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When I was 25 I got pregnant with my first child. I worked in a medical office and my husband was a construction worker. Needless to say, we didn’t have insurance that would pay for the delivery of my baby—so we decided to go on Medicaid. I felt justified in the decision and continued to work throughout my pregnancy.

That’s just a little background for what I want to discuss. You see, I never dreamed back when I was 25 and on Medicaid that I would receive any different care or be seen any differently than any other pregnant woman when going to the doctor. And frankly, I don’t believe my amazing doctor at that time, or the hospital where I delivered, treated me in a biased manner.

Fast forward to what I see today on the other side of the bed: clinic patients, i.e. those on Medicaid or without insurance, sure DO receive a different standard of care. Not from me, or my nursing coworkers, but from SOME of the attending doctors. I am mortified and absolutely ashamed.

I can’t really go into specifics. Let’s just say docs really drag their feet, pass the buck, etc. with clinic patients because the money isn’t there. For example, a clinic/Medicaid delivery pays a fraction of what an insurance delivery pays, so docs don’t feel doing deliveries for the clinic is “worth it.”

But I can say, that with the economy the way it is, and insurance being so hard to obtain, it is hard for me to understand why there would be a bias against those people who have to resort to using government programs (legitimately) or have no options at all. And why in the world would that make a difference in the care they receive? It blows my mind.

In fact, it puts patients in real danger when this behavior occurs. And it puts my career in danger. I end up teetering on going beyond my scope of practice in some cases just to protect and care for my patients. And though I can’t detail the situations I find myself in, it would not be exaggerating to say that I get nervous for my license. I am constantly put on the spot!

Yes, there are laws, and the state supposedly watches over things and bla, bla, bla. But the reality is that there is a HUGE problem. I am seeing it and it disgusts me. Besides reporting it, I am at a loss.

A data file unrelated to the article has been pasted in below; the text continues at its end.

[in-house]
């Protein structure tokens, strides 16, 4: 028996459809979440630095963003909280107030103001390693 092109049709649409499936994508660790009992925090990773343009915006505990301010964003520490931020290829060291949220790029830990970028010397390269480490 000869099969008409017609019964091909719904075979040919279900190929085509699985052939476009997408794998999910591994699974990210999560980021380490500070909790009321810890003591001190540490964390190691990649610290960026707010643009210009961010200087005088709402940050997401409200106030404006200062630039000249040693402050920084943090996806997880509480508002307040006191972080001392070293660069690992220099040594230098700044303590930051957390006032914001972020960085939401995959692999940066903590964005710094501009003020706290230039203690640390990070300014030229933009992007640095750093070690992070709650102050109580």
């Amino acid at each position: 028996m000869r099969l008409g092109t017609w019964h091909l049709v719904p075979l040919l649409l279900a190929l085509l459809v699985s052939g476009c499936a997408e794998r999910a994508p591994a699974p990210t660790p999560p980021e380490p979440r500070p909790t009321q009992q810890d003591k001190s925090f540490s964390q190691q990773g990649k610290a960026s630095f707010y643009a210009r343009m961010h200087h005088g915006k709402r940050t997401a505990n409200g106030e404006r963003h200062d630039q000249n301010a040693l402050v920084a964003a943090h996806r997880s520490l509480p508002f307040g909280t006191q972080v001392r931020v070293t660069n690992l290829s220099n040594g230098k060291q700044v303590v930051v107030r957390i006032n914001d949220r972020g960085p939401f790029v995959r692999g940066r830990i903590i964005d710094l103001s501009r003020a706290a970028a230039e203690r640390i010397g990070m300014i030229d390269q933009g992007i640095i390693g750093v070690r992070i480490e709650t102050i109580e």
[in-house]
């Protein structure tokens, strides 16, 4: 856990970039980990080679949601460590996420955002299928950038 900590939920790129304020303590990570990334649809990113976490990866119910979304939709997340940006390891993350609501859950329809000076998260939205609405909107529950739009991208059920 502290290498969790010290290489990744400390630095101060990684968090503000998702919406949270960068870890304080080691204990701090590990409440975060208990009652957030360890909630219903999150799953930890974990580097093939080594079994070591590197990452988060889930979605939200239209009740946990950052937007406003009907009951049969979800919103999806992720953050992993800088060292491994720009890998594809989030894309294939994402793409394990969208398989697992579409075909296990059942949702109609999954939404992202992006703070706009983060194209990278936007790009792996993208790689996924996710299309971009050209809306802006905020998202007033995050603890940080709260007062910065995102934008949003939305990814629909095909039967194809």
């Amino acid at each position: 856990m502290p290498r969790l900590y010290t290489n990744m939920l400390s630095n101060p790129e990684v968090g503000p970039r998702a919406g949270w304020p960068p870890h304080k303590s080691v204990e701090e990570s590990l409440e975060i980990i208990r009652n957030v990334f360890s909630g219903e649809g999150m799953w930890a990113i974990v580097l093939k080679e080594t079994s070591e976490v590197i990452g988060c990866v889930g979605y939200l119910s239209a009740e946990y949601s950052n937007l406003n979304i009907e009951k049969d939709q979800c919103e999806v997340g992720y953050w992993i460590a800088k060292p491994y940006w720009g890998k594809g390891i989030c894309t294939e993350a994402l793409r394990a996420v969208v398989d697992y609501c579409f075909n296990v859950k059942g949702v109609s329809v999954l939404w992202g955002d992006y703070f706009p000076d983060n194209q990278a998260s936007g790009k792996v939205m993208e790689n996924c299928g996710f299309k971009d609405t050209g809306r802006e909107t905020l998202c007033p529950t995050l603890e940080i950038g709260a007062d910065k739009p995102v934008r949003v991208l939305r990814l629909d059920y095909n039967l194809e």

This is where patient advocation plays a huge part in our jobs—but I’ll be honest and tell you my advocating does little to nothing. The healthcare machine itself is broken, and until it’s fixed, advocation is just a band aid that hardly covers a gaping wound.

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Amy Bozeman

Amy is many things: a blogger, a nurse, a wife, a mom, a childbirth educator. She started her journey towards a career in nursing when she got pregnant with her first child. After nursing school and studying "like she has never studied before" she entered the nursing profession eager to get her feet wet. The first years provided her with much exposure to sadness, joy and other complex human emotions. She feels that blogging is a wonderful outlet and a way for nurse bloggers to further build their community. Traditionally, midwives have handed down their skill set from midwife to apprentice midwife. She believes nurses have this same opportunity: to pass from nurse to new nurse the rich traditions of this profession.

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7 Responses to Unbelievable!

  1. Shay

    I work in long term care and most of our residents are meaicare / megdicaid. I see more government problems than I see anything else. Our staff has been cut in half! This includes everyone is nursing to housekeepers. The lack of care makes me sSICK! all I here is the is no money in the bbbudget. People are people! Humans! I chose to be a care provider. How can I give good care to 38 pt? These are not little old healthy people. They are skilled and most have critical illnesses that deserve attention. Oh and yes I stayed even after a pay cut.

  2. Granny Rene, RN x 35 yrs.

    Not sure where you live and work but here in the rural Deep South, Medicare and Medicaid are the norm rather than the exception.
    Even in the nearby ‘urban’ hospitals, if a patient presents who HAS Medicaid we are overjoyed! And their treatment is usually no different and in some cases even BETTER than the VIP across the hall who flew in on a corporate jet. Why? Because the poor, homeless, etc. have NOTHING TO LOSE and EVERYTHING TO GAIN by suing the hospital. Also, the VERY BEST docs that I have worked with still practice because they CARE about their patients. I had one prominent pulmonologist/intensivist who worked for an entire summer with patients he received on call who had NO medical insurance of any kind. Several were illegal immigrants-one from, literally, a one-mule town in South America! But this MD gave all of them his best-the only way that he knew how to be. So at the end of his ‘dry spell’, when a Medicaid patient FINALLY rolled his way, I simply reminded him that he had been doing the Lord’s work all summer, and that his ‘payment’ was in his account in heaven.